“Quality at the heart of Welsh NHS” finds new international report
A new international report has concluded that quality is at the heart of the Welsh NHS and patient-centred care is a major priority.
- £19m investment in Welsh housing
- Toyota Manufacturing UK’s Deeside Plant to produce next generation hybrid engines
- “Quality at the heart of Welsh NHS” finds new international report
- School Pupil Eye Care Service for Wales
- Proposals relating to the Statement of Public Participation for the National Development Framework
- The draft Private Dentistry (Wales) Regulations 2016
- Draft Local Government (Wales) Bill and Explanatory Memorandum
- Blue Badge Scheme in Wales: Changes to eligibility to include people with temporary impairments, assessment and enforcement 2016
- Proposed New Management Measures for the Scallop Fishery in Cardigan Bay
Featured consultation »The draft Private Dentistry (Wales) Regulations 2016
68 days left
Section highlightRegulation and Inspection of Social Care (Wales) Act 2016
The act will improve the quality of care and support in Wales and strengthen protection for citizens.
Assembly bills »
Bills that the Welsh Government will bring forward.Learn more »
In this section
Section highlightWales Act 2014 annual reports
Action undertaken on the finance provisions in Part 2 of the Wales Act 2014.
2nd Supplementary Budget 2015-16 »
The 2nd Supplementary Budget proposes changes to the 1st Supplementary Budget for 2015-16 published 23 June 2015.Learn more »
- Statistics & Research
Written Statement - Update on action taken to improve local environmental quality across Wales
As Members are aware, a commitment was made in One Wales to establish an initiative to support local authorities and voluntary action to improve the quality of their local environment. Tidy Towns was launched in April 2008 as a direct result of that commitment. The aim of Tidy Towns is to empower the people of Wales to take responsibility for the quality of their own local environment so they can contribute towards a clean, safe and tidy Wales.
In the three years since Tidy Towns was established £12 million of funding has been provided to Keep Wales Tidy and local authorities to deliver projects and initiatives to actively improve the local environmental quality of communities throughout Wales. I am pleased that Tidy Towns has been shown through independent evaluation to be making a real difference to these communities.
The evaluation report which is available on the Welsh Assembly Government website highlights not only the improvements made to the local environment, but wider benefits for those involved. These include boosting the sense of community pride and identity; raised awareness of issues relating to local environmental quality; and most importantly, behavioural change.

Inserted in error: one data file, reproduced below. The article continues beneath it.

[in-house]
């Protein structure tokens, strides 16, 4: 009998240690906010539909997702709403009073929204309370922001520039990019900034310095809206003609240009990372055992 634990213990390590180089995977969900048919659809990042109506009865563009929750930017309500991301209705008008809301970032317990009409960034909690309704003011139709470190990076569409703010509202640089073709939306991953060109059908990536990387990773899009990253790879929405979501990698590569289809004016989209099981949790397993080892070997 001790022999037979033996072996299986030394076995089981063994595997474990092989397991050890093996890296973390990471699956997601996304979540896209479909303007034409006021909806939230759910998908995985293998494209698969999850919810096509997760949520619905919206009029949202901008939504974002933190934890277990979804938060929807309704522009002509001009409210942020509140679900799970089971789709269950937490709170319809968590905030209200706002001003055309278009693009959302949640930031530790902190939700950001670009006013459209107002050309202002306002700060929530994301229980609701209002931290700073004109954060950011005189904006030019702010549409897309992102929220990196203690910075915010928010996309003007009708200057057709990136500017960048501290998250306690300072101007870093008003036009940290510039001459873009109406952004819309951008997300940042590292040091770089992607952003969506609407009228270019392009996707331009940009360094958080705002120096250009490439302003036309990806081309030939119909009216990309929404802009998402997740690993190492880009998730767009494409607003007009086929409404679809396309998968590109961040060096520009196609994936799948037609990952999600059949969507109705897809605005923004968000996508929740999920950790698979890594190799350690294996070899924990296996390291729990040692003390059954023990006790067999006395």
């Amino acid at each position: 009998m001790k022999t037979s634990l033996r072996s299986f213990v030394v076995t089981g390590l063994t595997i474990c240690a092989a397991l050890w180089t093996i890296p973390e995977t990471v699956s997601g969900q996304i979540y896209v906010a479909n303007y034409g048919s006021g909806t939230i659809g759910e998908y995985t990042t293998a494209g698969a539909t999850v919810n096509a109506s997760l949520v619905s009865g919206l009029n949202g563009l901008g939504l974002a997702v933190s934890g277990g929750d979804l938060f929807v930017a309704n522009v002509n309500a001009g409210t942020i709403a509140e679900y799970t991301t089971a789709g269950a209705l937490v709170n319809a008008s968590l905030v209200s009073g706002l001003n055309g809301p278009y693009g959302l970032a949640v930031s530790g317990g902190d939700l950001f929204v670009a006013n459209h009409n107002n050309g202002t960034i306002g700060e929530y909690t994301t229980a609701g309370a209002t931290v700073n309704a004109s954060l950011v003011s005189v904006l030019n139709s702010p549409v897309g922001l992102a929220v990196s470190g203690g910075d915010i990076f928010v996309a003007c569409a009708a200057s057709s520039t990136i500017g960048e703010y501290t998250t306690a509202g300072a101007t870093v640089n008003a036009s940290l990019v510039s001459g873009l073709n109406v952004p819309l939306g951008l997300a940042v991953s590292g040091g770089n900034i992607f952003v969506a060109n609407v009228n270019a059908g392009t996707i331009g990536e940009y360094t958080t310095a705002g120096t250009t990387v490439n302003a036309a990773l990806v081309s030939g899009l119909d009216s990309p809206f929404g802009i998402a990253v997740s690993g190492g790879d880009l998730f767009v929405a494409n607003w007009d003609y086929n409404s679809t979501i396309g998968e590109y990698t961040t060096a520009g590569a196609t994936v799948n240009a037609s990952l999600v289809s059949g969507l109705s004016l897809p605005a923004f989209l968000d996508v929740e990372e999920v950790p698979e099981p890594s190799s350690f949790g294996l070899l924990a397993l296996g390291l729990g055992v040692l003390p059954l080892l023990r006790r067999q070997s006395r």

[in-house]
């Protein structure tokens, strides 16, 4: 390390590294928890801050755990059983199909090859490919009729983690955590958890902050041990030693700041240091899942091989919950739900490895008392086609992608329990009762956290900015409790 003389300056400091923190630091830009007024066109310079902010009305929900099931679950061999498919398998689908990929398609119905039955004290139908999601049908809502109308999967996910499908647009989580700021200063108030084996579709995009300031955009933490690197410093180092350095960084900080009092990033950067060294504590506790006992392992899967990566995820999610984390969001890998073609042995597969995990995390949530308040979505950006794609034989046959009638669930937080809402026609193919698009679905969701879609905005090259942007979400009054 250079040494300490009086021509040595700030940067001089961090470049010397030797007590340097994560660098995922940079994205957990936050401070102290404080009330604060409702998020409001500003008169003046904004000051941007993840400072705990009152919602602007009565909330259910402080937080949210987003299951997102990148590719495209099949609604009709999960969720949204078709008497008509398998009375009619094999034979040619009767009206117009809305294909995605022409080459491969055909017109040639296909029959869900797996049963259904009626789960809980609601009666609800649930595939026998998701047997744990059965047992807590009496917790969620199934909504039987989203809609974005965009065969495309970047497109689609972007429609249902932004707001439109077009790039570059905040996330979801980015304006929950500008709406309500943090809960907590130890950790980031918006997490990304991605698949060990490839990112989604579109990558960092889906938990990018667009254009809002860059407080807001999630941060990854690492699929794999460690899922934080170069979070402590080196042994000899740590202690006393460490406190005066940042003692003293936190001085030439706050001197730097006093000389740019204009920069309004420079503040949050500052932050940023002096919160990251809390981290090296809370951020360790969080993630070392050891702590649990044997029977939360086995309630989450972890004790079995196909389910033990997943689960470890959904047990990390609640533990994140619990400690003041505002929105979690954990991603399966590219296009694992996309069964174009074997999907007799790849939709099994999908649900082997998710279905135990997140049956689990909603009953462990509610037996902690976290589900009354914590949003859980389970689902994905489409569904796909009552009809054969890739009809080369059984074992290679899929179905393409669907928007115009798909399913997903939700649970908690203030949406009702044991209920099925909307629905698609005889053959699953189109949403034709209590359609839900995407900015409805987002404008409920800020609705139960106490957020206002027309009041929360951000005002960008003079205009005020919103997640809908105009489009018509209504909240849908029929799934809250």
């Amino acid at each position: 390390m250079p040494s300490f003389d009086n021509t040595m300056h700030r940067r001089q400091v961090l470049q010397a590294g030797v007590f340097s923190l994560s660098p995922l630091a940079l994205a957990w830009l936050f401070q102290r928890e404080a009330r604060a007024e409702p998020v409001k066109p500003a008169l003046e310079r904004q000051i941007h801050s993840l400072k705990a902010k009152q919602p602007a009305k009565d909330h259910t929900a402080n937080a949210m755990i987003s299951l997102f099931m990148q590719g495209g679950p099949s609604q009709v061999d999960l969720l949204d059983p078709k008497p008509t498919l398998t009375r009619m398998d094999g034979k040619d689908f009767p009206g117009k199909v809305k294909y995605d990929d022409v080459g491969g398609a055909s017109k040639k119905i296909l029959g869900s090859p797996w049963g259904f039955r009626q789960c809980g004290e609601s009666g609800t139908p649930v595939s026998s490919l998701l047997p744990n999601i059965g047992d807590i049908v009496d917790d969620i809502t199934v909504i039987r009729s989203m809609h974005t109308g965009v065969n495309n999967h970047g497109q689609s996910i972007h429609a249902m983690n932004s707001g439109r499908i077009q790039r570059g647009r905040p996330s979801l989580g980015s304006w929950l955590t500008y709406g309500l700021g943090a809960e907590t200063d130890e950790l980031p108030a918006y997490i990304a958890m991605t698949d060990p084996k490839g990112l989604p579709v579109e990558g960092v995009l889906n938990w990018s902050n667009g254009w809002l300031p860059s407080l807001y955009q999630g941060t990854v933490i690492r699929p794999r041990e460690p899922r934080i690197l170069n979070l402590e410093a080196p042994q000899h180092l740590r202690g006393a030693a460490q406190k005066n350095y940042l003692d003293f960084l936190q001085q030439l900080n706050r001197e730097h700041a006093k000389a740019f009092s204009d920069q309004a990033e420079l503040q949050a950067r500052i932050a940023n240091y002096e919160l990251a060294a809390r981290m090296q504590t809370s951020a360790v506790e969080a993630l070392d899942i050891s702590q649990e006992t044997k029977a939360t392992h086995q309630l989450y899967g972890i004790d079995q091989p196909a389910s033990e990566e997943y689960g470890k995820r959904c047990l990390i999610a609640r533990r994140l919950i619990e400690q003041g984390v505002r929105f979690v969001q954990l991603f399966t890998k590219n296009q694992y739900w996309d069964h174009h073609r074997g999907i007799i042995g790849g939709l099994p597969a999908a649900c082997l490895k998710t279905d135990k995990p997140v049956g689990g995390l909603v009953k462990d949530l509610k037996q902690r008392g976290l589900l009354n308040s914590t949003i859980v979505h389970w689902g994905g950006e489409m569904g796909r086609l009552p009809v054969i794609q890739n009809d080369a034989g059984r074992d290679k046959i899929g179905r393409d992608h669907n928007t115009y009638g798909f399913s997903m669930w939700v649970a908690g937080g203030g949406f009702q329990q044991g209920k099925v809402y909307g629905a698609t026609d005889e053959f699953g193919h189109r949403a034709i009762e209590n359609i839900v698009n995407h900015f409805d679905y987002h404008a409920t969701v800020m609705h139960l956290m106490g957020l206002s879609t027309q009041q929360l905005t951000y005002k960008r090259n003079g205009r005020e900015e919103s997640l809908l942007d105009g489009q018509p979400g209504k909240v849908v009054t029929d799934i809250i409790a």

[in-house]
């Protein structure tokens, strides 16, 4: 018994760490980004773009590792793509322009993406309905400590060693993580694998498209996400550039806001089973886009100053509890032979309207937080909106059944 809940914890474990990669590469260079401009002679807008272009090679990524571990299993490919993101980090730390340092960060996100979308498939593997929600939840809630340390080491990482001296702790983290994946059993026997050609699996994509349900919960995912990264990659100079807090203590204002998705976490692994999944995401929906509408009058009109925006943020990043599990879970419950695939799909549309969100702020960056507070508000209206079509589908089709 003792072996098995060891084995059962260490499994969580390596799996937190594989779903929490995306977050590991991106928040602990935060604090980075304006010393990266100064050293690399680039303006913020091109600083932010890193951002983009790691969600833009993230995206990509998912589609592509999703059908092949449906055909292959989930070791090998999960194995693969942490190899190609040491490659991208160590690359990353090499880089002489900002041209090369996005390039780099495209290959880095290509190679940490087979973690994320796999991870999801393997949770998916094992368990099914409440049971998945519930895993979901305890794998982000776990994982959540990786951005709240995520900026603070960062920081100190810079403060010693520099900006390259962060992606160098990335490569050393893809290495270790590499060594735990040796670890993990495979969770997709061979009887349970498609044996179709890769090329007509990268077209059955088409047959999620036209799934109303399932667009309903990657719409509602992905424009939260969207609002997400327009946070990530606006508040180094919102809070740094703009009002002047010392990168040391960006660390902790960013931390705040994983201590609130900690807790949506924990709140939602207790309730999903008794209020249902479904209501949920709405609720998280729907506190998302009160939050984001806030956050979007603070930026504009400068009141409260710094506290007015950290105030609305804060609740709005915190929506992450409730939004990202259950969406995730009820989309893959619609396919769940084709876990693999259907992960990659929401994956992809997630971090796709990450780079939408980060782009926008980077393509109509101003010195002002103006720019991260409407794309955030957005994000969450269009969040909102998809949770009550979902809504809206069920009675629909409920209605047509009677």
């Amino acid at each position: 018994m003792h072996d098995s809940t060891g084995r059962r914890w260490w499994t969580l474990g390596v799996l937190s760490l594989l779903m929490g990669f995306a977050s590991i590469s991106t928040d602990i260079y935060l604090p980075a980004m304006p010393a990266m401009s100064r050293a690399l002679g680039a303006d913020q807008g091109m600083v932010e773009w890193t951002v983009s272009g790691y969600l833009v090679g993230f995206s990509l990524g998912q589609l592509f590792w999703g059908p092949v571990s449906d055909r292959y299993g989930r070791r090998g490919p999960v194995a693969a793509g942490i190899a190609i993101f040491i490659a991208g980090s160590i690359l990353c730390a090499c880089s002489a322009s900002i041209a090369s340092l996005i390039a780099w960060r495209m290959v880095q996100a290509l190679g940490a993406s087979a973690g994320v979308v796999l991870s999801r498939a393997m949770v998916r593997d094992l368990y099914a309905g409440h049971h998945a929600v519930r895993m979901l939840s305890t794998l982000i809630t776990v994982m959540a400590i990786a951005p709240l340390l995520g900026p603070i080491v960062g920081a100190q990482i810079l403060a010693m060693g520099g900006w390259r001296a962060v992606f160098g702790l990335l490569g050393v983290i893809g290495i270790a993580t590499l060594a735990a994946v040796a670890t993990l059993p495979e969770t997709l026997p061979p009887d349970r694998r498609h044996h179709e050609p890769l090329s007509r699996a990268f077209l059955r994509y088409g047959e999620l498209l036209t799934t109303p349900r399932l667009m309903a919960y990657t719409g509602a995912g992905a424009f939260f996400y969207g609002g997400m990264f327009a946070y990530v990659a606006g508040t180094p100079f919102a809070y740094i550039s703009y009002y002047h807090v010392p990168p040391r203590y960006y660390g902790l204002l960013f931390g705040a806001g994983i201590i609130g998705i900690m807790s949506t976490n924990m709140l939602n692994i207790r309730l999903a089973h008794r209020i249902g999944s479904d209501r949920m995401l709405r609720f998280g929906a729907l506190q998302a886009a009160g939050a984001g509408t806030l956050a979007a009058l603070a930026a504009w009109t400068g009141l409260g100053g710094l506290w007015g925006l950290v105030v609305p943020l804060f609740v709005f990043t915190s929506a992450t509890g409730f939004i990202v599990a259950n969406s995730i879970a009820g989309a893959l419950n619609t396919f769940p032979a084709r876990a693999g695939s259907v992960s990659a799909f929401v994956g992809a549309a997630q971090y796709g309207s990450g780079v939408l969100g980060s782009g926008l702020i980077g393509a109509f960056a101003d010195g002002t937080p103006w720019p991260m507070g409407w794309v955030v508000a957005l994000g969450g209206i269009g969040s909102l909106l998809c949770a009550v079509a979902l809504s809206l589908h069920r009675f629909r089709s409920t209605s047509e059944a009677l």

As of the end of February 2011, the provision of funding to Keep Wales Tidy to undertake the community engagement aspects of Tidy Towns has enabled them to work with 158,722 volunteers who have dedicated 453,149 hours of their time and resources to help make Wales a cleaner nation. In addition 14,975 clean ups have been undertaken in conjunction with Keep Wales Tidy and Keep Wales Tidy have assisted groups in adopting 880 areas across Wales including parks, rivers, beaches and urban areas.
I am especially delighted to announce that between April 2009 and the end of February 2011, Keep Wales Tidy has completed 1,054 allotment projects. These projects have included the creation of brand new allotments, the transformation of neglected allotment areas, improving accessibility and planting across all parts of Wales. As Minister for the Environment, Sustainability and Housing, I have actively campaigned for the provision of allotments across Wales for personal and community use and I find this figure extremely encouraging.
I am pleased that improving local environmental quality remains high on the Welsh Assembly Government’s agenda with the provision of over £10 million over the next three years to secure the future of Tidy Towns. Evidence suggests that the investment so far has had a significant impact on the quality of local environments across Wales. Independent monitoring of the cleanliness of streets, carried out by Keep Wales Tidy, demonstrates that since 2007-08 the average Cleanliness Index figure has risen year on year. This is reflected in the Citizens View Report, published on 15 March 2011, which shows that in 2009-10 78% of those surveyed were satisfied with their street cleaning services compared with 68% in 2007-08. Combined, these figures show that the streets of Wales are becoming cleaner and I am positive that Tidy Towns has played a significant role in these improvements.
I am sure that Tidy Towns will continue to transform the local environment and change people’s behaviour across Wales as a whole.